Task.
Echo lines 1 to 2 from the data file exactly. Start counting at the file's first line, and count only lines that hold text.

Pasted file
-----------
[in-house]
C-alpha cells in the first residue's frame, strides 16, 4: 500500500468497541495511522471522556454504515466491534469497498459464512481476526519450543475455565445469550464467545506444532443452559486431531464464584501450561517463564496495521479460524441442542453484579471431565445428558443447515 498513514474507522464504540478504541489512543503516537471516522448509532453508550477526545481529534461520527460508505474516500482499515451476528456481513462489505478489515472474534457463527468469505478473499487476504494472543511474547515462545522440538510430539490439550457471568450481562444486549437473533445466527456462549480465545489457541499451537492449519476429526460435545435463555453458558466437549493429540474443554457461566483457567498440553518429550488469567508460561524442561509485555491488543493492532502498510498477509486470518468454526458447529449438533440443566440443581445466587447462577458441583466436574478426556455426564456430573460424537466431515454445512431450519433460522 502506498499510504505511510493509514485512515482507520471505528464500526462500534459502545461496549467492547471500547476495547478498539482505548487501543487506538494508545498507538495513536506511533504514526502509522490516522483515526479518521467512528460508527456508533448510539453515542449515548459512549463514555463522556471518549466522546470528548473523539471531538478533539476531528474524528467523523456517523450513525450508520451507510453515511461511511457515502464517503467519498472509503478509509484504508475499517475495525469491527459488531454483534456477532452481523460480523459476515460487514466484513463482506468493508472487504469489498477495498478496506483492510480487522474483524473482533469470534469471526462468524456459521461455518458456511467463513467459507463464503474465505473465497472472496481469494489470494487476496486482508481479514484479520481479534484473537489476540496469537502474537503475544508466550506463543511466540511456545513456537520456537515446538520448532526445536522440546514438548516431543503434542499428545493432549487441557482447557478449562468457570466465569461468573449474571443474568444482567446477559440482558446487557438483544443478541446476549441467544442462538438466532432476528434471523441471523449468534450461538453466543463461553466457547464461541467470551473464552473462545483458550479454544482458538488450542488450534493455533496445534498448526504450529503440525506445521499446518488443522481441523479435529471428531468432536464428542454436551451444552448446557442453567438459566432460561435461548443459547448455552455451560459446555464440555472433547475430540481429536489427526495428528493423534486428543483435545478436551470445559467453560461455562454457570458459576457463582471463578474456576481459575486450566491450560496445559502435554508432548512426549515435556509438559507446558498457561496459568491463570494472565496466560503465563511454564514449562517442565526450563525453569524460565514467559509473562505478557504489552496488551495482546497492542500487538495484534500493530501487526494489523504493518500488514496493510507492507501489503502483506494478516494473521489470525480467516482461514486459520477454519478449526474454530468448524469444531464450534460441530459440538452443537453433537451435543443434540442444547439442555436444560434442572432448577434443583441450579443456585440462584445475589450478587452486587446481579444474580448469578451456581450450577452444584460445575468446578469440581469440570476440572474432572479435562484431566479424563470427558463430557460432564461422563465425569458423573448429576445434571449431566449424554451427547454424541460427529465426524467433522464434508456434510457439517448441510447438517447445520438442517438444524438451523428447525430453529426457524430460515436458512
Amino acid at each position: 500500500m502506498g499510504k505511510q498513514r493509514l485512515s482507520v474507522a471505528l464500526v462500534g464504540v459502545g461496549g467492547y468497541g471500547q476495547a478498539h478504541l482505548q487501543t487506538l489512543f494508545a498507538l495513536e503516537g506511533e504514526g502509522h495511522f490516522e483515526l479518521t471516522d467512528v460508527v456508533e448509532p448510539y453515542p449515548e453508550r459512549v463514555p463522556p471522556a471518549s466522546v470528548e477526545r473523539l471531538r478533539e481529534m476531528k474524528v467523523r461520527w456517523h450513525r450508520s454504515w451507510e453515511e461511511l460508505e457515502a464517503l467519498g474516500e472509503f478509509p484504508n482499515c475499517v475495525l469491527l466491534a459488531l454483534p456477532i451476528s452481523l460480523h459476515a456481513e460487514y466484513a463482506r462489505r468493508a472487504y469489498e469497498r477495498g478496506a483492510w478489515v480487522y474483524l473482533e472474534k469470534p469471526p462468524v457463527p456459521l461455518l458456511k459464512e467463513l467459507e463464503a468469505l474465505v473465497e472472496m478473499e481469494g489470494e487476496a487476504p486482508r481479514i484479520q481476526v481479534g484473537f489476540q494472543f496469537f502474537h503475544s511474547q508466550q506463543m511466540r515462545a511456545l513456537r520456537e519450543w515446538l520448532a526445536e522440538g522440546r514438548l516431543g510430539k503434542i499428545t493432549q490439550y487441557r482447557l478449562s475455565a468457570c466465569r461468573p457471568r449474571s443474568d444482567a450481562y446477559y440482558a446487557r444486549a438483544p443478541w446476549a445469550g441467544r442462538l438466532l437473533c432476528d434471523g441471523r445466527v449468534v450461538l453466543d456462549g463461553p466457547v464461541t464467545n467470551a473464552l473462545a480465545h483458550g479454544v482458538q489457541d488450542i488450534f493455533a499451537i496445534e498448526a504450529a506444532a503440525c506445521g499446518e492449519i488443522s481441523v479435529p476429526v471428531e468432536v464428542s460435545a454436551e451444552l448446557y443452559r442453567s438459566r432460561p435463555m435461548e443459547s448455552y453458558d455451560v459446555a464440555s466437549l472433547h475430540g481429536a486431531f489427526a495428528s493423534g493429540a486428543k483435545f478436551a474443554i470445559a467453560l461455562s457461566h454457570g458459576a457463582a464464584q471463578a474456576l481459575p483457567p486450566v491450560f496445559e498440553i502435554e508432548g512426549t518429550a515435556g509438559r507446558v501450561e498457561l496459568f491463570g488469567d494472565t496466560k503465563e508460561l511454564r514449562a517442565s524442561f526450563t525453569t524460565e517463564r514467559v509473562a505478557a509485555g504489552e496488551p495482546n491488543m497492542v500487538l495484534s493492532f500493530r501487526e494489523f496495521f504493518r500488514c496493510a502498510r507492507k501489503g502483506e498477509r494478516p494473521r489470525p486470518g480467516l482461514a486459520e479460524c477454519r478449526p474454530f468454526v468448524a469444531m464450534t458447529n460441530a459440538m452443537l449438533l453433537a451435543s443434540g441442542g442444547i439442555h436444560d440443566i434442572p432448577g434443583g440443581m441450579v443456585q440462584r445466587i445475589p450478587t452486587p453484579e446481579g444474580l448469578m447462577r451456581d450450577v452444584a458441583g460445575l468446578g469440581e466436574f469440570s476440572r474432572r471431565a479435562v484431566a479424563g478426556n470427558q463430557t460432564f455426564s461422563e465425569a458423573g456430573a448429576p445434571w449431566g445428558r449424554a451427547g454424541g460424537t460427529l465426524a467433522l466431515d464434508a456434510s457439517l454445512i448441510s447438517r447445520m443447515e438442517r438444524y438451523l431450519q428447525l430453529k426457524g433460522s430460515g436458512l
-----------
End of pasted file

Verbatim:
[in-house]
C-alpha cells in the first residue's frame, strides 16, 4: 500500500468497541495511522471522556454504515466491534469497498459464512481476526519450543475455565445469550464467545506444532443452559486431531464464584501450561517463564496495521479460524441442542453484579471431565445428558443447515 498513514474507522464504540478504541489512543503516537471516522448509532453508550477526545481529534461520527460508505474516500482499515451476528456481513462489505478489515472474534457463527468469505478473499487476504494472543511474547515462545522440538510430539490439550457471568450481562444486549437473533445466527456462549480465545489457541499451537492449519476429526460435545435463555453458558466437549493429540474443554457461566483457567498440553518429550488469567508460561524442561509485555491488543493492532502498510498477509486470518468454526458447529449438533440443566440443581445466587447462577458441583466436574478426556455426564456430573460424537466431515454445512431450519433460522 502506498499510504505511510493509514485512515482507520471505528464500526462500534459502545461496549467492547471500547476495547478498539482505548487501543487506538494508545498507538495513536506511533504514526502509522490516522483515526479518521467512528460508527456508533448510539453515542449515548459512549463514555463522556471518549466522546470528548473523539471531538478533539476531528474524528467523523456517523450513525450508520451507510453515511461511511457515502464517503467519498472509503478509509484504508475499517475495525469491527459488531454483534456477532452481523460480523459476515460487514466484513463482506468493508472487504469489498477495498478496506483492510480487522474483524473482533469470534469471526462468524456459521461455518458456511467463513467459507463464503474465505473465497472472496481469494489470494487476496486482508481479514484479520481479534484473537489476540496469537502474537503475544508466550506463543511466540511456545513456537520456537515446538520448532526445536522440546514438548516431543503434542499428545493432549487441557482447557478449562468457570466465569461468573449474571443474568444482567446477559440482558446487557438483544443478541446476549441467544442462538438466532432476528434471523441471523449468534450461538453466543463461553466457547464461541467470551473464552473462545483458550479454544482458538488450542488450534493455533496445534498448526504450529503440525506445521499446518488443522481441523479435529471428531468432536464428542454436551451444552448446557442453567438459566432460561435461548443459547448455552455451560459446555464440555472433547475430540481429536489427526495428528493423534486428543483435545478436551470445559467453560461455562454457570458459576457463582471463578474456576481459575486450566491450560496445559502435554508432548512426549515435556509438559507446558498457561496459568491463570494472565496466560503465563511454564514449562517442565526450563525453569524460565514467559509473562505478557504489552496488551495482546497492542500487538495484534500493530501487526494489523504493518500488514496493510507492507501489503502483506494478516494473521489470525480467516482461514486459520477454519478449526474454530468448524469444531464450534460441530459440538452443537453433537451435543443434540442444547439442555436444560434442572432448577434443583441450579443456585440462584445475589450478587452486587446481579444474580448469578451456581450450577452444584460445575468446578469440581469440570476440572474432572479435562484431566479424563470427558463430557460432564461422563465425569458423573448429576445434571449431566449424554451427547454424541460427529465426524467433522464434508456434510457439517448441510447438517447445520438442517438444524438451523428447525430453529426457524430460515436458512